‘I want to move on’: Kibor, 86 want quick divorce from wife of 51 years
Politician cum farmer Jackson Kibor insisted he wants a quick divorce from his second wife of 51 years when he testified in court for the second time.
The 86-year-old told principal magistrate Charles Obulutsa on Wednesday evening that he wants them to part officially so he can move on.
He said the case for his divorce from Josephine Jepkoech has taken too long and been adjourned 10 times, unnecessarily inconveniencing him.
Kibor denied that he wants the divorce because Jepkoech placed a caveat on a 200-acre piece of land which he wanted to sell.
“I have said I don’t want her because she travelled to Canada to live with her children without my authority, abandoning me several times,” he said.
The man filed for divorce a year ago accusing his wife of desertion, cruelty, denial of conjugal rights and interference with his ownership of an 800-acre piece of land in Kipkabus, Uasin Gishu county.
Police stormed Kibor’s home on March 7 and arrested him for misusing his gun.
He shot three times at his son Ezekiel the previous week in a dispute over their farm near Eldoret. He said he did so in self-defence but his son claimed he intended to kill. The man is emboriled in a land dispute with his sons.
While being cross-examined by Jepkoech’s lawyer Amos Magut, Kibor refused to talk about conjugal rights, causing laughter in the court.
The farmer was asked by the lawyer if his wife ever sent him away when he visited and if she ever denied him the rights.,
“If you have one wife, don’t ask me about those things. If I go to one house and I am not welcomed, even though the home is mine, I will simply go to the other home.”
Kibor’s first wife Mary is deceased while his third wife is called Yunita.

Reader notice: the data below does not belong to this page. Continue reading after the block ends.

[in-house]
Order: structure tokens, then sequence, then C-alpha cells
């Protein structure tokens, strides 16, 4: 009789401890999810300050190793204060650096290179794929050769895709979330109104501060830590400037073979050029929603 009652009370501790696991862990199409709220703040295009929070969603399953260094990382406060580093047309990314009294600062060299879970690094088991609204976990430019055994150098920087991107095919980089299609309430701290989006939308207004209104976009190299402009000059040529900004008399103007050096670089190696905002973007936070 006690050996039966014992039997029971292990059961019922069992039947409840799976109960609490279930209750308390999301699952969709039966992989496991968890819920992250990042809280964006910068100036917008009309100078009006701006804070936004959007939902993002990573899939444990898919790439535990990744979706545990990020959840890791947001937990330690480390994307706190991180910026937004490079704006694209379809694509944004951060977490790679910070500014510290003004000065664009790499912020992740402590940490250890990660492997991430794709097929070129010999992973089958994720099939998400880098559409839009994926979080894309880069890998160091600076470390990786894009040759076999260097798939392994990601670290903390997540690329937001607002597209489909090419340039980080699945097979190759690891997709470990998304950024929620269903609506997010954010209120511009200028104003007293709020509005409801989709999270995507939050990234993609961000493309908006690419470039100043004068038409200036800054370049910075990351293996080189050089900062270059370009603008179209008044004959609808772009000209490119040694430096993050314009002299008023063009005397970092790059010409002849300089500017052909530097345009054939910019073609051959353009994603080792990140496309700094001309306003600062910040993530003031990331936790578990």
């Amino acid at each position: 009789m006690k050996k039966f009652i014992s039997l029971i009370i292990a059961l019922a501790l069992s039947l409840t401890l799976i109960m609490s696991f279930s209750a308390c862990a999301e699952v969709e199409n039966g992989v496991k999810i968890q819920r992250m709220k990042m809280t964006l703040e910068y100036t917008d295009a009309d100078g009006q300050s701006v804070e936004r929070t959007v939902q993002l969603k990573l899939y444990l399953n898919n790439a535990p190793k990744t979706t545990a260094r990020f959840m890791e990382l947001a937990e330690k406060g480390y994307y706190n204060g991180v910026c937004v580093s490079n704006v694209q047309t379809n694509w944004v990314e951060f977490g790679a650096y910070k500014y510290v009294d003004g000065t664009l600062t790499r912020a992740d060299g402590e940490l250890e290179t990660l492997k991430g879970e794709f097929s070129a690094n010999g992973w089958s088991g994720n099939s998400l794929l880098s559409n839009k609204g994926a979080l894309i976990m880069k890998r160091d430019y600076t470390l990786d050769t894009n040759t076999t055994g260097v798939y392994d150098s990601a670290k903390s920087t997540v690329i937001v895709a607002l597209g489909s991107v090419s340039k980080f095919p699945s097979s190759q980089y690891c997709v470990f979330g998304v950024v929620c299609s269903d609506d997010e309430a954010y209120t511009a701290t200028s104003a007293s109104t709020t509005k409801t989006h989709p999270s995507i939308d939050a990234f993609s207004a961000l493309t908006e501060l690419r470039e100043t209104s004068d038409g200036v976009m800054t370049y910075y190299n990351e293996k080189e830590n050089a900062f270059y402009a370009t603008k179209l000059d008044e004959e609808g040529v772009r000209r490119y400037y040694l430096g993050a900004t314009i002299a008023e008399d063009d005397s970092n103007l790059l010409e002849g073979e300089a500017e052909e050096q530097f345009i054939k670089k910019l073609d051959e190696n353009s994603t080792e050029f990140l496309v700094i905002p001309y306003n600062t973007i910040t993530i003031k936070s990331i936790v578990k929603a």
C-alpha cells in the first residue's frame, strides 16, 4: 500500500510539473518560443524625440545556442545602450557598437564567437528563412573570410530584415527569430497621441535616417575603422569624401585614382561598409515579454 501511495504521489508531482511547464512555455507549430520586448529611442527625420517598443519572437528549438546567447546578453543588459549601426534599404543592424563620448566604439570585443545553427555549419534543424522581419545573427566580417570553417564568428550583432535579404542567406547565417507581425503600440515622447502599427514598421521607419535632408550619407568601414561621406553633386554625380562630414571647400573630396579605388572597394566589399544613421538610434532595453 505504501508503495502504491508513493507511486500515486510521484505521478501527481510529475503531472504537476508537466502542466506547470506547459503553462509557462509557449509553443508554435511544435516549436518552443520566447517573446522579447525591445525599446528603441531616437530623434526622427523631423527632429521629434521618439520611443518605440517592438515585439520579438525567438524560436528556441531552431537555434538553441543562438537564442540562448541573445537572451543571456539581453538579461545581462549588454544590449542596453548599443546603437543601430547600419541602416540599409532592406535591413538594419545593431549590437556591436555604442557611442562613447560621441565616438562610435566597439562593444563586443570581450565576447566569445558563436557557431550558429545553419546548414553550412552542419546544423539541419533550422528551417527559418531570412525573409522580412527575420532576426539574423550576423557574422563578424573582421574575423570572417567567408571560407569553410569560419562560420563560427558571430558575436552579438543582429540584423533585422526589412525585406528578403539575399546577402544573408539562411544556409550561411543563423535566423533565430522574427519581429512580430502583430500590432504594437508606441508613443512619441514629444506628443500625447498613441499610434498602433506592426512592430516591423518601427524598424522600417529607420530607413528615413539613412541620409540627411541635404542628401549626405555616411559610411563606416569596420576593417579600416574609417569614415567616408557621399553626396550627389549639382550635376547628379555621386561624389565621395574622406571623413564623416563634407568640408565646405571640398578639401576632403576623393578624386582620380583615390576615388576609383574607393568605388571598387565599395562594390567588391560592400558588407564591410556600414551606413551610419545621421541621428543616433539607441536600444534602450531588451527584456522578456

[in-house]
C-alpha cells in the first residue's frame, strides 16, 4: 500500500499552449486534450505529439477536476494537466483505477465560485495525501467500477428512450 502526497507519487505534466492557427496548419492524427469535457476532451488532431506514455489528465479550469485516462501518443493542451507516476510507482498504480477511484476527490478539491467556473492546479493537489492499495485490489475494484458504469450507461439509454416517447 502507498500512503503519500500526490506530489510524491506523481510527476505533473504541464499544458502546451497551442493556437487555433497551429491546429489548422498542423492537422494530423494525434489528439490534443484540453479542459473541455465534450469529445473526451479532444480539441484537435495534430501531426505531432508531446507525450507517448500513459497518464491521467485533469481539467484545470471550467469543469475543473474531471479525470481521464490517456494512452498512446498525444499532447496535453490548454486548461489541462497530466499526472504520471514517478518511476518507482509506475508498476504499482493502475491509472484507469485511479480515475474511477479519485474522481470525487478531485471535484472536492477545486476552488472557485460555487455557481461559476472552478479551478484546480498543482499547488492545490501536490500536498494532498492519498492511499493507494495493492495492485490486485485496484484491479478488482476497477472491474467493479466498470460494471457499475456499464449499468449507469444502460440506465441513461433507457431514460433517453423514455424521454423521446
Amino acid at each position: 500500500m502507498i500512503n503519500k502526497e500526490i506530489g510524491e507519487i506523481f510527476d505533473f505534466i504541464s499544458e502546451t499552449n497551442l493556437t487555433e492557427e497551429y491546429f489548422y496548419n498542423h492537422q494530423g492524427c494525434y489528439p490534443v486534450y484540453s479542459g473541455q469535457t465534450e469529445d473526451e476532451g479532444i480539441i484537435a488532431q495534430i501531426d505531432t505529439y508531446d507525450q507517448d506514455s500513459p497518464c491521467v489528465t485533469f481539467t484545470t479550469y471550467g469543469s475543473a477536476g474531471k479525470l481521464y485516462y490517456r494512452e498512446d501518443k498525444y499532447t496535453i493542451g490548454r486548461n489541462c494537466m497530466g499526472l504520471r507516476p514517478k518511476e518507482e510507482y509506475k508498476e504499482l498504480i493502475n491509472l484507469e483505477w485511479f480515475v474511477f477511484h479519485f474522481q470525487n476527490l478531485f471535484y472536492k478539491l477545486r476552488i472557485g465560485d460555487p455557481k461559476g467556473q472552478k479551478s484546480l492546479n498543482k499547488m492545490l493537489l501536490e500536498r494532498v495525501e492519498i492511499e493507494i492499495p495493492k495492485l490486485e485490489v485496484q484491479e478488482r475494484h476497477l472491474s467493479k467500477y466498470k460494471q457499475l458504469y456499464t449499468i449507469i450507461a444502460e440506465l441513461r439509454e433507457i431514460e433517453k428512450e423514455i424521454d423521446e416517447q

Jepkoech was not in court but has opposed the divorce saying she is happy and does not understand why her husband is frustrating her with the divorce case.
Her lawyer produced three letters written in Kalenjin, which Kibor allegedly sent her on diverse dates, instructing her on several issues concerning their farm. She wants the letters used as evidence that she was taking orders from Kibor as his wife.
But the politician said: “I cannot write anything in English or Kalenjin…I don’t know who write those letters.”
In his affidavits, Kibor says he has not spent time with the woman for more than 30 years. He asked the court to cancel their marriage certificate, which was issued in 1965.
“She is my wife but I have not slept in the house I built for her for the last 30 years. She does not respect me and has abandoned the farm for long, causing the death of my livestock and chickens,” he said.
In her reply, his wife said she loved and respected the man.
“He knows very well that we have always lived happily. He is my husband and I don’t know why he brought me to court,”she said.
She produced photographs of past family events where Kibor was with relatives including the three wives.
Jepkoech wants the court to throw out the case whose hearing will continue on June 28.